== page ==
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Erick O. Hernandez-Ochoa, MD, PhD

Academic Title:

Assistant Professor

Primary Appointment:

Biochemistry and Molecular Biology

Location:

108 N. Greene St, Baltimore, MD, 21201

Phone (Primary):

(410) 706-5787

Education and Training

1994-2000                  M.D.    General Medicine. School of Medicine, National Autonomous University of Mexico. Mexico.

1999-2000                 Internship (Surgery, Internal Medicine and Emergency Medicine) at the Institute of Medical Sciences and Nutrition, Dr. Salvador Zubirán, Mexico.

2001-2007                 Ph.D. in Biomedical Sciences, Subject: Physiology and Biophysics, School of Medicine, National Autonomous University of Mexico, Mexico.

2004-2007                 Scholar Fellow, Department of Biochemistry and Molecular Biology School of Medicine, University of Maryland, Baltimore, MD, USA. Mentor: Dr. Martin F. Schneider.

2007-2010                 Post-doctoral fellow, Department of Biochemistry and Molecular Biology School of Medicine, University of Maryland, Baltimore, MD, USA. Mentor: Dr. Martin F. Schneider.

Biosketch

The study of the human body has been my fascination. Much of my undergraduate, graduate, and early postdoctoral research focused on peripheral nervous system physiology and biophysics. My research has included studying the mechanisms of voltage-gated calcium channel modulation mediated by G-protein coupled receptors. Voltage-gated calcium channels are critical mediators of depolarization-induced calcium influx into excitable cells, thereby playing pivotal roles in a wide array of physiological responses. In recent years my research has focused on skeletal muscle physiology and pathophysiology. I have continued to build on my previous training in electrophysiology and calcium imaging by using experimental paradigms that will allow me to address more clinically relevant questions regarding the regulation of excitation-contraction (e-c) coupling and excitation-transcription (e-t) coupling in skeletal muscle.

Research/Clinical Keywords

Excitability, calcium signals, voltage-gated ion channels, neurons, skeletal muscle cells. Calcium channel regulation, calcium dysregulation, pathophysiology of diabetes, skeletal muscle diseases.

Highlighted Publications

Hernández-Ochoa EO, Contreras M, Cseresnyés Z, Schneider MF. Ca2+ signal summation and NFATc1 nuclear translocation in sympathetic ganglion neurons during repetitive action potentials. Cell Calcium. 2007 Jun;41(6):559-71.

Hernández-Ochoa EO, Schneider MF. Voltage clamp methods for the study of membrane currents and SR Ca(2+) release in adult skeletal muscle fibres. Prog Biophys Mol Biol. 2012 Apr;108(3):98-118.

Hernández-Ochoa EO, Schachter TN, Schneider MF. Elevated nuclear Foxo1 suppresses excitability of skeletal muscle fibers. Am J Physiol Cell Physiol. 2013 Sep 15;305(6):C643-53.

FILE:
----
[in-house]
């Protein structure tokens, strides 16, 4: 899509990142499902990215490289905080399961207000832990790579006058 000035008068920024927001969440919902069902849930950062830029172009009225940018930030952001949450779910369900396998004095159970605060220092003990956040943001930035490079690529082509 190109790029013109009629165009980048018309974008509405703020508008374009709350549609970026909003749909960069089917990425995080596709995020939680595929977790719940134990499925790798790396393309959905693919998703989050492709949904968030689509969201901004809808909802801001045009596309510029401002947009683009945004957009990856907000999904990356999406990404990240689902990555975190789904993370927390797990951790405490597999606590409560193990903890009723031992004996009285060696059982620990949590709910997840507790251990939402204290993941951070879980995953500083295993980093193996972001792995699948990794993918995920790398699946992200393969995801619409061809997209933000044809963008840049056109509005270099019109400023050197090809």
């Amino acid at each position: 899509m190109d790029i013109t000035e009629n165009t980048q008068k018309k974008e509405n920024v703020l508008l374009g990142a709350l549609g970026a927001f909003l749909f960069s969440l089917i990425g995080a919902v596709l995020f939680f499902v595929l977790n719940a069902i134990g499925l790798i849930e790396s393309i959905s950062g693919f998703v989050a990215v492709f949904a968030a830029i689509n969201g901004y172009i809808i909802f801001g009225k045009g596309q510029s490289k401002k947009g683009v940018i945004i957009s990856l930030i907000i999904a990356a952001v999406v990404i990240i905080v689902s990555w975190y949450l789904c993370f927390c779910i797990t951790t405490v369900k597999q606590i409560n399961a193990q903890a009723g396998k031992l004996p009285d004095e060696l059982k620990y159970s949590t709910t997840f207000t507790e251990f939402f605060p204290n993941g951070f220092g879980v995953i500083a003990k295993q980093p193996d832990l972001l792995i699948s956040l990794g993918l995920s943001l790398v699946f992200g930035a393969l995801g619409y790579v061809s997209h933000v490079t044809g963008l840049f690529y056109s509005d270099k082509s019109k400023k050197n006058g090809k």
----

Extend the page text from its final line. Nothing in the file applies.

Hernández-Ochoa EO, Robison P, Contreras M, Shen T, Zhao Z, Schneider MF. Elevated extracellular glucose and uncontrolled type 1 diabetes enhance NFAT5 signaling and disrupt the transverse tubular network in mouse skeletal muscle. Exp Biol Med (Maywood). 2012 Sep;237(9):1068-83.

Hernández-Ochoa EO, Pratt SJ, Lovering RM, Schneider MF. Critical Role of Intracellular RyR1 Calcium Release Channels in Skeletal Muscle Function and Disease. Front Physiol. 2016

Hernández-Ochoa, E. O. and M. F. Schneider. Voltage sensing mechanism in skeletal muscle excitation-contraction coupling: coming of age or midlife crisis. Skelet Muscle. 2018 8(1): 22.

 

 

 

 

 

Additional Publication Citations

 

  1. Pratt, S.J.P., R. M. Lee, O. Hernández-Ochoa, E.C. Ory, K. N. Thompson, P.C. Bailey, T.J. Mathias, M.I. Vitolo, M.F. Schneider, J.P. Stains, C.W. Ward and S. S. Martin (2020) “Mechanoactivation of NOX2-generated ROS elicits persistent TRPM8 Ca2+ signals that are inhibited by oncogenic KRas” PNAS, 117(42):26008-26019.
  2. Zhao, Z., L. Cao, Hernández-Ochoa, M. F. Schneider and E. A. Reece (2019). "Disturbed intracellular calcium homeostasis in neural tube defects in diabetic embryopathy." Biochem Biophys Res Commun 514(3): 960-966.
  3. Banks, Q., S. J. P. Pratt, S. R. Iyer, R. M. Lovering, O. Hernández-Ochoa and M. F. Schneider (2018). "Optical Recording of Action Potential Initiation and Propagation in Mouse Skeletal Muscle Fibers." Biophys J 115(11): 2127-2140.
  4. Au, D. T., Z. Ying, O. Hernández-Ochoa, W. E. Fondrie, B. Hampton, M. Migliorini, R. Galisteo, M. F. Schneider, A. Daugherty, D. L. Rateri, D. K. Strickland and S. C. Muratoglu (2018). "LRP1 (Low-Density Lipoprotein Receptor-Related Protein 1) Regulates Smooth Muscle Contractility by Modulating Ca(2+) Signaling and Expression of Cytoskeleton-Related Proteins." Arterioscler Thromb Vasc Biol 38(11): 2651-2664.
  5. Hernández-Ochoa, E. O., Z. Melville, C. Vanegas, K. M. Varney, P. T. Wilder, W. Melzer, D. J. Weber and M. F. Schneider (2018). "Loss of S100A1 expression leads to Ca(2+) release potentiation in mutant mice with disrupted CaM and S100A1 binding to CaMBD2 of RyR1." Physiol Rep 6(15): e13822.
  6. Hernández-Ochoa, E. O. and M. F. Schneider (2018). "Voltage sensing mechanism in skeletal muscle excitation-contraction coupling: coming of age or midlife crisis?" Skelet Muscle 8(1): 22.
  7. Pratt, S. J. P., O. Hernández-Ochoa, R. M. Lee, E. C. Ory, J. S. Lyons, H. C. Joca, A. Johnson, K. Thompson, P. Bailey, C. J. Lee, T. Mathias, M. I. Vitolo, M. Trudeau, J. P. Stains, C. W. Ward, M. F. Schneider and S. S. Martin (2018). "Real-time scratch assay reveals mechanisms of early calcium signaling in breast cancer cells in response to wounding." Oncotarget 9(38): 25008-25024.
  8. Robison, P., T. E. Sussan, H. Chen, S. Biswal, M. F. Schneider and O. Hernández-Ochoa (2017). "Impaired calcium signaling in muscle fibers from intercostal and foot skeletal muscle in a cigarette smoke-induced mouse model of COPD." Muscle Nerve 56(2): 282-291.